In a major interview with Russian journalists, Aleksandr Grebenkin said that an increasing number of extremist crimes had been registered in Russia over the past few years – with a 9 percent increase between 2015 and 2016. Grebenkin noted that in part this can be viewed as proof of the effectiveness of the Russian security services, although other contributing factors were the propaganda of extremist ideas on the internet and the activities of some NGOs.
“One cannot but see another tendency, connected with the fact that the propaganda of national, religious and racial supremacy on the internet seriously helps the spreading of extremist manifestations,” RIA Novosti quoted Grebenkin as saying.
“The same applies to the destructive activities of various non-government organizations, especially the foreign ones, that never stop their attempts to destabilize the socio-political situation in our country.”
In late 2012, Russia introduced the so-called Foreign Agents Law, obliging all NGOs that receive funding from abroad and that are engaged in political activities to register as foreign agents, or risk substantial fines. In November 2014, the law was expanded to make it illegal for Russian political parties to receive sponsorship from NGOs with “foreign agent” status, or enter into any business deals with them.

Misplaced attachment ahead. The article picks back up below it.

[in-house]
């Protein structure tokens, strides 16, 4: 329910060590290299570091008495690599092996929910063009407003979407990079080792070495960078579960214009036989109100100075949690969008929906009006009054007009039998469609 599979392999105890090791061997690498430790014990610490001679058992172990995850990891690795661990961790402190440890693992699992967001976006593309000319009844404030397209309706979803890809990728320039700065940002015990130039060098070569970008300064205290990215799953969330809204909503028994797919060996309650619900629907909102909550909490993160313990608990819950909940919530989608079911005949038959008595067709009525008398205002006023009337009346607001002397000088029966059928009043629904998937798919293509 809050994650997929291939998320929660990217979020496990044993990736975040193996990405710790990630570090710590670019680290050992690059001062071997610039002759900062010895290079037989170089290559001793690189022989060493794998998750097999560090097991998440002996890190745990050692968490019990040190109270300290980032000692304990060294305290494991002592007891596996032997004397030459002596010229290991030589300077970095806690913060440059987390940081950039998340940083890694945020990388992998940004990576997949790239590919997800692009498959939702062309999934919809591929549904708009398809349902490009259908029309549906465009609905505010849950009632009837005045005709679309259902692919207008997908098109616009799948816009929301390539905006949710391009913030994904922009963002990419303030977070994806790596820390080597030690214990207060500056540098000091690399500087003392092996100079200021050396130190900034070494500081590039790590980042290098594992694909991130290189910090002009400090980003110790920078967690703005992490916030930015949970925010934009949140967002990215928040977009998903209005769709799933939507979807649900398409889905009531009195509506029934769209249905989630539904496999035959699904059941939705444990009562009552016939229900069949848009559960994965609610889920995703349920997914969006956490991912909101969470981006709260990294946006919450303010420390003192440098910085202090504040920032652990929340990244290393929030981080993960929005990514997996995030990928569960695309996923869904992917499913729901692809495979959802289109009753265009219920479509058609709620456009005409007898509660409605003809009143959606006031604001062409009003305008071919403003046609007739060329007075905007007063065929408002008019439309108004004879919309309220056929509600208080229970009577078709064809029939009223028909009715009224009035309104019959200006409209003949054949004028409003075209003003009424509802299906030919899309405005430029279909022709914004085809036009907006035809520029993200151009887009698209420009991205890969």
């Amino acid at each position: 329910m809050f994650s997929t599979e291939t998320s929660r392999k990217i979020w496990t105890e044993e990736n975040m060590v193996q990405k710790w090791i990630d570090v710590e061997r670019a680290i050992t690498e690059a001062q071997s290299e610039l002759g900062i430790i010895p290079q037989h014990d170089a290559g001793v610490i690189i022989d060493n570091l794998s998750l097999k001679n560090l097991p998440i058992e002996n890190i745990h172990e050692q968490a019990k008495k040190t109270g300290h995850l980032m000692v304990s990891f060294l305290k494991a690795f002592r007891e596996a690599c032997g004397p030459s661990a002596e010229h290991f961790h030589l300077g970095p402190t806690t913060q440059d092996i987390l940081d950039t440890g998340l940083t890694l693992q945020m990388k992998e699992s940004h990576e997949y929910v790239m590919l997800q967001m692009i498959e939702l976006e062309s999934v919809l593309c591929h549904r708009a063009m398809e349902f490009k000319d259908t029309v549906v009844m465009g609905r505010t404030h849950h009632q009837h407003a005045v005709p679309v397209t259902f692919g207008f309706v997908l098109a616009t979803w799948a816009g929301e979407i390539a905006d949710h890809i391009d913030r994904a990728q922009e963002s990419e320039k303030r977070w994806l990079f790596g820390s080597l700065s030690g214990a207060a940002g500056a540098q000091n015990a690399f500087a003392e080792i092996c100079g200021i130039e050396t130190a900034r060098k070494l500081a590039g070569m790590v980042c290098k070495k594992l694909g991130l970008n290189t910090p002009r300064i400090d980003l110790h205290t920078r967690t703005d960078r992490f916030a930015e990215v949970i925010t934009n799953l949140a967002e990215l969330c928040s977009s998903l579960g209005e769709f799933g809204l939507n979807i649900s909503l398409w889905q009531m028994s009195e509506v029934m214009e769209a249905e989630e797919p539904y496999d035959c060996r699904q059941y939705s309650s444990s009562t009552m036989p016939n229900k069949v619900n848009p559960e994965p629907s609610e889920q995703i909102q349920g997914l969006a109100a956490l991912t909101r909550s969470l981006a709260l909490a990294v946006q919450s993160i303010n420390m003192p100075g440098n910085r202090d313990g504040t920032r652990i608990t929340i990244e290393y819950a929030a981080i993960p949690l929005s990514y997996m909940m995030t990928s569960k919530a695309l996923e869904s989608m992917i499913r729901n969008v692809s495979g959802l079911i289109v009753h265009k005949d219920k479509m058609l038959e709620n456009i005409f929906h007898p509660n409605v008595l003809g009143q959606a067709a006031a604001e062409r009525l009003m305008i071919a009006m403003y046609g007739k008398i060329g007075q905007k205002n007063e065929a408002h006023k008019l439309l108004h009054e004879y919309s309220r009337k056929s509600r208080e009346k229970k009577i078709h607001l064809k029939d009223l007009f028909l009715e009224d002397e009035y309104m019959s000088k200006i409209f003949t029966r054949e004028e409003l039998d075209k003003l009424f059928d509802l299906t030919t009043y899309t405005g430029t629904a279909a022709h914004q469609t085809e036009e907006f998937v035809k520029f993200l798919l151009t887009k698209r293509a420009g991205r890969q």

The law was met with protests from various rights groups in Russia and abroad, which complained that the regulations jeopardized their very existence. The sponsors of the bill, as well as top Russian officials including President Vladimir Putin, have repeatedly emphasized that its main purpose is to provide better information for voters, and that it would ultimately benefit democracy.
In May 2015, President Putin signed into law a bill on “undesirable foreign organizations” that allowed the Prosecutor General’s Office and the Foreign Ministry to create a list of “undesirable foreign organizations,” making the activities of these groups in Russia illegal. The main consideration for putting a foreign or international NGO on the list is any perceived “threat to constitutional order and defense capability, or to the security of the Russian state.”
Non-compliance with the ban can be punished by administrative penalties, and repeated and aggravated offenses can carry prison sentences of up to six years.
In mid-2016, Putin signed several amendments to the Foreign Agents Law, introducing a revised definition to the term “political activity,” and allowing NGOs engaged purely in charity, culture, healthcare or sports to receive funding from abroad without registering as foreign agents.